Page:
On television, the handcuffs are slapped on, the person takes a ride in the police car and the next thing he or she knows is a jury is deciding innocence or guilt. Not so in real life and the Texas criminal justice system.
Arrest, Jail, and Bond
Soon after your arrest, you will be booked into jail. Within 72 hours of your booking, you will appear before a magistrate who will set a bond. The amount of the bond will vary depending on the severity of the charges against you. The bond must be paid before you can get out of jail. An experienced criminal defense attorney can often get the bond amount lowered. During the next month or so, the police department will continue its investigation and coordinate with the District Attorney's office to decide what charges will be brought against you, either through a grand jury proceeding (only for felonies) or through an "information" (only for misdemeanors) that can be filed by the District Attorney's office.
Appearance Dates at Court
Once charges are brought against you, you will have to appear at court. Depending on the nature of your case, it could be a few months before your first appearance. If you did not hire a criminal defense attorney when you were in jail, we strongly recommend you hire one as soon as you have been served with notice of your first hearing date. If you can't afford to hire an attorney, you should ask the court to appoint an attorney to represent you.
Prosecutors and Negotiations
Each court has prosecutors who represent the State. Your attorney will negotiate with the prosecutors throughout the duration of your case. At your first appearance, the prosecutor will provide your attorney with all the evidence the State has against you and make a "recommendation" as to punishment. Evidence may include police reports, blood or breath test results, photographs, and police body cam videos. Your attorney will review all the evidence with you and begin negotiations with the prosecution.
Negotiated Pleas and Punishment
Typically, your criminal defense attorney will negotiate with the State to get a lesser punishment than the State's original recommendation. At some point in the process (often after many months and many court appearances) your attorney may advise you that he or she has gotten the best deal possible for you; at which point you will have to decide whether you want to accept the State's recommendation by entering into a "plea agreement" or whether you want to go to trial. If you choose to enter into a plea agreement, it will be presented to the judge. The judge will usually sentence you to the punishment you agreed to with the State.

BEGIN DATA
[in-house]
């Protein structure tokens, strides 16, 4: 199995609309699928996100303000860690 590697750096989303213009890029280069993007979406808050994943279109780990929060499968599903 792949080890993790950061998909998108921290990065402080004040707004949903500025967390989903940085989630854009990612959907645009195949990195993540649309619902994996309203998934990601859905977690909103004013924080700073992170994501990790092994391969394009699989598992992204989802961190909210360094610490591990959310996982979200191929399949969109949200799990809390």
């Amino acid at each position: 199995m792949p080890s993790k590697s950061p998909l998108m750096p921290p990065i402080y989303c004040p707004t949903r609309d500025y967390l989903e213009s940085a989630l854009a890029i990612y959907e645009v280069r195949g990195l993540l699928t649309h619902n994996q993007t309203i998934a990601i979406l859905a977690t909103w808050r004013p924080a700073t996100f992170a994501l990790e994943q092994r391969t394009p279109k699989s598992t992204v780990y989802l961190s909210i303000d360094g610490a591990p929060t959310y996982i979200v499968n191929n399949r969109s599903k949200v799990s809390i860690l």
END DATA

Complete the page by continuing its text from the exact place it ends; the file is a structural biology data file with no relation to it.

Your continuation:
Typical punishments include deferred adjudication probation, straight probation, or jail time. Deferred adjudication probation allows for your case to be dismissed after you successfully complete the negotiated period of probation plus any other agreed upon terms and conditions (e.g. community service, payment of court costs and fines, alcohol or drug classes, etc.). Successfully completing deferred adjudication probation means you will not have a conviction on your record. Straight probation most often results in your having a criminal conviction on your record, but you will not have to serve any time in jail.
Once the judge accepts your plea, your case is over. If you cannot reach an agreement with the State, your matter will go to trial whereupon your guilt or innocence will most likely be decided by a jury who will, in most cases, also assess your punishment.
The foregoing is a simplified sketch of a very complicated process. If you find yourself in the back of that police car, don't say anything and contact an experienced defense attorney
And remember: "If it's not written down, it didn't happen."